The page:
What’s a door?

A sectioning off.

Getting into Texas was easy, it was swamp water through a keyhole. I stood in the queue at Austin-Bergstrom for ten minutes, then the passport control officer asked me what I was studying, then I told him, and then we said goodbye. Getting home was easy, too, I just took a cab until it stopped.

I forgot to take a photo of Professor Twinam’s gun contract before handing it back to her. The Parkland school shooting happened two weeks later and when I went to Twinam’s lecture the next day, she said to us, do you know the first thing I do before I begin teaching a class? Every semester? I make sure the room has doors that lock. I saw my first gun and then it clicked: it’s not the getting in that’s the problem.

What do you call a door that’s not a door?


I like the way suspension bridges collapse. Have you ever seen it happen? Before they go down, they wobble like tides, like Jell-O. The hard bits flex and contract like if wet clay is on a wheel and the wheel is spinning too fast. Suspension bridges are malleable and so, if I ask you, what’s a bridge? The answer is not just about me getting from one place to another, sometimes the bridge is warped, like wooden floorboards after a flood.

On Longview street my a.c. unit ran like piss. It dribbled behind a white square cabinet outside my bedroom door and I would lie on my mattress and think of a water well that led down into a stinking mouldy pit, damp and dense and thick. How far does the water fall?

Water is ghosts. Just like the wind is ghosts and lights are ghosts, too. And by that I mean: the Marfa lights are ghosts. They are floating orbs in West Texas and no one knows what they’re made of or where they come from but when you see them you say, oh look! and then the person you’re with says, oh wow! They appeared without warning in the sky, then mid-air, then on the surface of the desert sand. I saw three and they were green. It lasted less than a second. I was terrified. I’m still terrified. There’s a whole world right here but no one can see it. The Marfa lights make me sad. When I saw them I wanted to jump down a well. I wanted to sit in the pit of it and look up at the sky and see it littered to shit with stars.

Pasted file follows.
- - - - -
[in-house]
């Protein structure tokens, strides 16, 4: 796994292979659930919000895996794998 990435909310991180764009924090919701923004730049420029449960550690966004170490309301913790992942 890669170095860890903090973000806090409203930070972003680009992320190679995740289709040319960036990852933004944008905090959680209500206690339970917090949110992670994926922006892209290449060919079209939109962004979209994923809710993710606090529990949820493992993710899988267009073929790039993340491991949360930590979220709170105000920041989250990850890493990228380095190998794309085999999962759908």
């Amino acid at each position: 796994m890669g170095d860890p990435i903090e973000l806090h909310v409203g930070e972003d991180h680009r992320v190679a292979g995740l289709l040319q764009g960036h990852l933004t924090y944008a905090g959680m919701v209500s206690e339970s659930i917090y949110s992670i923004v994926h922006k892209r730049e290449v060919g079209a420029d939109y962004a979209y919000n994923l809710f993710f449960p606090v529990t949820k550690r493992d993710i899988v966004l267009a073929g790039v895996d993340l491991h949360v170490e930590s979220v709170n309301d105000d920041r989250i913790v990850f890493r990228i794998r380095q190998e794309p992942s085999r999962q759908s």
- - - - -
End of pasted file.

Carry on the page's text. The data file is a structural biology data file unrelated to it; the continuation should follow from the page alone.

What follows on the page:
Little Mazarn are an Austin trio that twangs in the same way a lake does at midnight. Think of a voice stiller than whisper but a hundred times bendier. It tells you, Texas winds howl and wail, and you’re like, now that you’ve told me, I can’t stop noticing. It tells you about the Marfa lights. Little Mazarn use the saw as an instrument because it sounds like wind. I like the saw because it’s like if a bridge were an instrument: metal, bendy, building things, tearing them apart.

Charles Whitman shot forty-six people.  I don’t know what kind of gun he used because when I go to the Wikipedia page it tells me that he was carrying nine different ones and a machete and three knives. This was in 1966 and he did it from The University of Texas tower, which connects to the main building, right in the middle of campus. I actually didn’t know about the shooting until I’d been in Austin for four months. And then I said, you’ve tricked me and now I’m stuck here.